One of my clients who is running one of the most popular web hosting services online reached out to me to help them with the Comprehensive Database Performance Health Check. Today we will discuss how I was able to help them with a query script of Query Store Status for All the Databases.
Slow Intermediate Performance
My client has over 1000s of small databases on a very powerful server. They have been running fine for over a year but recently they started to face sudden slowdown even during when their server is not busy. After doing health check we figured out the issue was with one particular database which was just too busy running dynamic query is creating problems for us. We started with that database and eventually found nearly 100s of similar database which recently started to show the symptoms of slow performance.
What Changed? – Query Store Status
As the performance problems were recent, I asked what has been changed in recent times on their server and I learned that for a few of the databases they have recently turned on Query Store. Here is the query which I ran to find out Query Store Status for All the Databases.
SELECT name, database_id, is_query_store_on FROM sys.databases
When we looked at the result it was clear that all the 100+ databases where they started to recently face performance troubles had query stored enabled on it. We disabled query store for all the databases by running following query one at a time for the databases.
USE [master] GO ALTER DATABASE [WideWorldImporters] SET QUERY_STORE = OFF GO
After we turned off the query store, the server performance was once again restored. We did a few more tests on the server and determined that if we want to enable a query store for over 100+ databases we needed more powerful servers and also have to tune our few things during Comprehensive Database Performance Health Check.
After Server Upgrade
Yesterday my client performed the server upgrade to better hardware. As we had more resources available for our system, we decided to enable Query Store for the few of our selected database. However, this time instead of enabling it for 100s of the databases, we decided that we will enable one at a time for our most important databases.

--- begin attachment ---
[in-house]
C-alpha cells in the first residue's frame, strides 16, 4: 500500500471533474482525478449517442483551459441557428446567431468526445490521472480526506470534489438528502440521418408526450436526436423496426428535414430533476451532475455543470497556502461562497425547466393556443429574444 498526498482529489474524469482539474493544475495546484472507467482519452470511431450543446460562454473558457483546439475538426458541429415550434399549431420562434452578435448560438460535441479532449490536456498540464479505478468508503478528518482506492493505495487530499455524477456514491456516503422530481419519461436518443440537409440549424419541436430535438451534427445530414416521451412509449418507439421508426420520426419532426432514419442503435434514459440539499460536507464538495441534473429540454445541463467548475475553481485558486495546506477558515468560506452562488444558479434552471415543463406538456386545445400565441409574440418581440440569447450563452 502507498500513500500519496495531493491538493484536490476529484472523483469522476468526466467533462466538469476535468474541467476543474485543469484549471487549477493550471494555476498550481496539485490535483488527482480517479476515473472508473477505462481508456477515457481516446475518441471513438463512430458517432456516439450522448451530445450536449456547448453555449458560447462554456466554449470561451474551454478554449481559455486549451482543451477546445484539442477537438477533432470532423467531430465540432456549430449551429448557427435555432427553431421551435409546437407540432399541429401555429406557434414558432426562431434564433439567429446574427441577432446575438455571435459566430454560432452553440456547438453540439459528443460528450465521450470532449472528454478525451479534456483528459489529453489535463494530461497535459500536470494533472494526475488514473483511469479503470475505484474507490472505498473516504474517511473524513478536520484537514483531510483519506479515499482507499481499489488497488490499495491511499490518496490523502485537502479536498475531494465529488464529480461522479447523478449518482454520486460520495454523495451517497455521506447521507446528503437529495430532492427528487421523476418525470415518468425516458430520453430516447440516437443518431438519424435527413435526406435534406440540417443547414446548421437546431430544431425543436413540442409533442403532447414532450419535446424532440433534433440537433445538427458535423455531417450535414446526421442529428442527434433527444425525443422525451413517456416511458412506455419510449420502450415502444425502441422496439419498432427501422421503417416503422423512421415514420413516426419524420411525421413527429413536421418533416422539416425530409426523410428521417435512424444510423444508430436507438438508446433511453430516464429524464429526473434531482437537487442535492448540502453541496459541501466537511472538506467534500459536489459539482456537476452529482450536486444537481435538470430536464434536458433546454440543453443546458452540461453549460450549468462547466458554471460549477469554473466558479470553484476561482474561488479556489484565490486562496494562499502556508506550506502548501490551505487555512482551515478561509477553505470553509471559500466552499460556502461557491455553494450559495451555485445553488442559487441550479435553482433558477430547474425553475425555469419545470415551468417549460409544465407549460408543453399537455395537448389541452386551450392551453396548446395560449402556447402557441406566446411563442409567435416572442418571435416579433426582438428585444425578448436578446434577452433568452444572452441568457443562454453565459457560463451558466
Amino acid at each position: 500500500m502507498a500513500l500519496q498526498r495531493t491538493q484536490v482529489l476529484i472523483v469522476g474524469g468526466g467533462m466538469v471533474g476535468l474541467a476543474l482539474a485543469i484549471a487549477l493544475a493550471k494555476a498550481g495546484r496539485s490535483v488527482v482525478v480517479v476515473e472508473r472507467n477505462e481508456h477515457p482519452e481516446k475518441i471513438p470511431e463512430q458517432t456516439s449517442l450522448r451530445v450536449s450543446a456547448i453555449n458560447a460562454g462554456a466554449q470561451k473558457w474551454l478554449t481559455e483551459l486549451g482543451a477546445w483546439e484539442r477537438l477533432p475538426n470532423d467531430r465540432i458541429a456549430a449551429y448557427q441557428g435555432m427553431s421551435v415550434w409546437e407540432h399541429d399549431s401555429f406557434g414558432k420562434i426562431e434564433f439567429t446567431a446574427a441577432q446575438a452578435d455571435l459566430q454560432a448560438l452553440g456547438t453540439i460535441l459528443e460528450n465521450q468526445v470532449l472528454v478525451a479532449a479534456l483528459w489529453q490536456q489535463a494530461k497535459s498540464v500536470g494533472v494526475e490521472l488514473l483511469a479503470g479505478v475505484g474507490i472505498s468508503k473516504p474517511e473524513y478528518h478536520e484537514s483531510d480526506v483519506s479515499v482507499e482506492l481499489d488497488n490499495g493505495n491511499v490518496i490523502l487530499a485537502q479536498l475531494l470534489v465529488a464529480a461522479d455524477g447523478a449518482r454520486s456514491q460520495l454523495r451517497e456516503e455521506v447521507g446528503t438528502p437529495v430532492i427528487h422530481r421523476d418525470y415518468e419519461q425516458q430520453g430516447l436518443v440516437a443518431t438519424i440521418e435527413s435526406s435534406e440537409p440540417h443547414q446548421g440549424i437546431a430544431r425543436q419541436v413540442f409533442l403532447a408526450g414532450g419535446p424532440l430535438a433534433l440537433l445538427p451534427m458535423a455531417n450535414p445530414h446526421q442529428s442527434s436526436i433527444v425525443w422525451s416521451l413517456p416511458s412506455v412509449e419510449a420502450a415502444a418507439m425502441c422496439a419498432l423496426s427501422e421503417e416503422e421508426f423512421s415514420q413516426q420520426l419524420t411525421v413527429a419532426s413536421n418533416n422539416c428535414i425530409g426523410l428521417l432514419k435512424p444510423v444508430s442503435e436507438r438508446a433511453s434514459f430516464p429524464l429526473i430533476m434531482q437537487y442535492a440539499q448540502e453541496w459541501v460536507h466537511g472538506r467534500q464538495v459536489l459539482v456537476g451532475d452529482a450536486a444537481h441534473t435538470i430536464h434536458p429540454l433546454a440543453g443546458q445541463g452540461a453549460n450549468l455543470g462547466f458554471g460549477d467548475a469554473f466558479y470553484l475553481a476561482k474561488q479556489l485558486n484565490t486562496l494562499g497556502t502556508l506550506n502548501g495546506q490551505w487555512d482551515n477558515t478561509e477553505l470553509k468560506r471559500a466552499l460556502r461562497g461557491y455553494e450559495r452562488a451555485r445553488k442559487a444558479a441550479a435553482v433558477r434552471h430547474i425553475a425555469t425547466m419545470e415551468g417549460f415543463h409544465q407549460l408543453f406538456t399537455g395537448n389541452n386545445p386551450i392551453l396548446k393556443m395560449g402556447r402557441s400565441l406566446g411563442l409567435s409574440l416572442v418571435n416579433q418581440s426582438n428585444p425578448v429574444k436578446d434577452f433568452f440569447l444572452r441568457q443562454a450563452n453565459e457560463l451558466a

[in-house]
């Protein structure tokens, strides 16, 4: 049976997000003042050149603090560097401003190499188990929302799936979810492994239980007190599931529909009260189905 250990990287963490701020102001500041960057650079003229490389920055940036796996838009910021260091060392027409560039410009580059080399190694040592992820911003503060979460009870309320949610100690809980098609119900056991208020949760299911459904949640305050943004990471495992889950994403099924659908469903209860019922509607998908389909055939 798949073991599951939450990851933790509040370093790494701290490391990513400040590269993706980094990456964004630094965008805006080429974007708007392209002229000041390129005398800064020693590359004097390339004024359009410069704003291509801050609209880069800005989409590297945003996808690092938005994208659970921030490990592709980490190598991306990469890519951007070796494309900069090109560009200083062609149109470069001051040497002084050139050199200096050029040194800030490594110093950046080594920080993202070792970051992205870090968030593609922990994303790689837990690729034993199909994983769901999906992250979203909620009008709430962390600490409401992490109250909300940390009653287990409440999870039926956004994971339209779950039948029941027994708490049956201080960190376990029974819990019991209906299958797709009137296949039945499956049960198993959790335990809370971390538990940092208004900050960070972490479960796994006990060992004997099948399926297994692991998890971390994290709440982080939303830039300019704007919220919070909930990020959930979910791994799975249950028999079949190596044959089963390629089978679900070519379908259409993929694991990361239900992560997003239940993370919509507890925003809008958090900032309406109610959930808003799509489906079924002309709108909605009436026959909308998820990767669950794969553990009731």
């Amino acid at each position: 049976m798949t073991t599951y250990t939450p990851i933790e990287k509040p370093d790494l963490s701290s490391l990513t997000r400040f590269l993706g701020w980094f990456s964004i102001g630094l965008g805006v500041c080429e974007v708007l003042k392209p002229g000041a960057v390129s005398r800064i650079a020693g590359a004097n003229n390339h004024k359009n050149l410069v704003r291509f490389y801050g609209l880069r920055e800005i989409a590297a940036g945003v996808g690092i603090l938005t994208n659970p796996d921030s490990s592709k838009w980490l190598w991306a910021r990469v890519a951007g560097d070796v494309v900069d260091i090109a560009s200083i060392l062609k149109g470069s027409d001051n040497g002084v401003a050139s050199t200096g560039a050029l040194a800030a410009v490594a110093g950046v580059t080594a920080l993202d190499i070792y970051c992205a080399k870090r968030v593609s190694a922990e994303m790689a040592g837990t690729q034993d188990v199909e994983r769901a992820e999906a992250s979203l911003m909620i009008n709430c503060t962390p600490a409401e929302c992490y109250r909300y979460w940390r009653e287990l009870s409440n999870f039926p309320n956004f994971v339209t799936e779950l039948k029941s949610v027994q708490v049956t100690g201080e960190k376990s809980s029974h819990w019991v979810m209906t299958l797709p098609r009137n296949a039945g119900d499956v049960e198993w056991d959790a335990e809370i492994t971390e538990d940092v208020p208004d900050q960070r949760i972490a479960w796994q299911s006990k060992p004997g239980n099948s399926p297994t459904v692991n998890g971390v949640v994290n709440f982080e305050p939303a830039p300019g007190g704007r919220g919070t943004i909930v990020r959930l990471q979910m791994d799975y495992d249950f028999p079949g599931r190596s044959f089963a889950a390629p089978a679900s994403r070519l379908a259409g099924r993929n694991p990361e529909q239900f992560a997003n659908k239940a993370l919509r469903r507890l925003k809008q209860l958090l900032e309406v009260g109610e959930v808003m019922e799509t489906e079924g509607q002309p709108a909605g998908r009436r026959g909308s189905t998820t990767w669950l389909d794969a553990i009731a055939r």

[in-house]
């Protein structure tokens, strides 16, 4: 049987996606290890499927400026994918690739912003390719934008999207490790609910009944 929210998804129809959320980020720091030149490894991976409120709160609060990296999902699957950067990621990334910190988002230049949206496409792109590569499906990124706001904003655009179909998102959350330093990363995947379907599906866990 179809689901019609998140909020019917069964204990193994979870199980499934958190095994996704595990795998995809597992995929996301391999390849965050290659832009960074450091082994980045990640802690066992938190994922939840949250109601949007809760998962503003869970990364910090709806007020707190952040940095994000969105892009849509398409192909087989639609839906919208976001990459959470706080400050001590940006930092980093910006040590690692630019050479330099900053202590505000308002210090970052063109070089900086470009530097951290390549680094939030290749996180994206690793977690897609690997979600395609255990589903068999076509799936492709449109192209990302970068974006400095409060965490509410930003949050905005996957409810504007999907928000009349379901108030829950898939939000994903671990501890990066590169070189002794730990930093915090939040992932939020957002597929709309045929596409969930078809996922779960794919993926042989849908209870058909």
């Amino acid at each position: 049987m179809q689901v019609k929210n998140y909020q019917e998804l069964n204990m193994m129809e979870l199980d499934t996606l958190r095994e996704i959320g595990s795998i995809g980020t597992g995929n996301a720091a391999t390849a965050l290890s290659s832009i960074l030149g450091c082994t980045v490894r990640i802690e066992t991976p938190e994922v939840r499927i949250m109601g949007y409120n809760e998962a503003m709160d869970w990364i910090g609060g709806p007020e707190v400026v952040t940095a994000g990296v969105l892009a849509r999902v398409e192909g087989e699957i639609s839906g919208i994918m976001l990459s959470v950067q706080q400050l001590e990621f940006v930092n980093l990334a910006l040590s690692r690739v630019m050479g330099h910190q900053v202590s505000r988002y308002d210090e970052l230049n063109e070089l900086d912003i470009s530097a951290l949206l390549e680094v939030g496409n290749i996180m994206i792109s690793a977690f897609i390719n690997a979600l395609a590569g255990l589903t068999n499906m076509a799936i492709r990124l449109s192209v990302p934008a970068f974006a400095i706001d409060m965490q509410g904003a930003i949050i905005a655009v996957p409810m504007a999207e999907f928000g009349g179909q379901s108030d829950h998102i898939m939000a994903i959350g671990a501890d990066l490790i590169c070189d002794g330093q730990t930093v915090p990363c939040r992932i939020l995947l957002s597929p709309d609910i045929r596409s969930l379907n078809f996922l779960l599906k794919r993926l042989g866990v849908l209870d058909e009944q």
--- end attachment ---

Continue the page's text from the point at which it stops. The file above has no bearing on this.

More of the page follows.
Note: Please do not get the impression that the Query Store is bad or leads to poor performance for the system. Just like any other feature when it is enabled it also takes a part of the resource from your system and if your system is not capable to handle an additional load this feature can negatively impact the performance. Always do the capacity analysis of your system before enabling any feature on the server.
Reference: Pinal Dave (http://blog.SQLAuthority.com)
I can confirm that Query Store might have some issues. One of our customers has their database servers in a clustered environment (1 primary and 1 secondary SQL Server 2016 Enterprise Edition – Cumulative Update 4), and all was working well – until the Query Store was turned on.
When Query Store was enabled for one of the databases, the users experienced a lot of hang situations and blocking.
After some investigation, we found that the Query Store for 2016 and 2017 has a bug which can block the truncation of the transaction log: https://support.microsoft.com/en-us/help/4461562/transactions-and-log-truncation-may-be-blocked-when-using-query-store
So, despite that Query Store should be better, and that SQL Server Profiler is deprecated – I actually prefer the Profiler. There are no such bugs there. :)
Thank you for the heads up! That bug could cause a lot of issues.
Query Store needed time for issues to surface so being as current as you can should make a difference. The settings make a big difference too. See what Erin Stellato (SQLSkills) says to get these right
Bear in mins that that bug was fixed 8 SQL releases ago. We did have that but upgraded to fix it.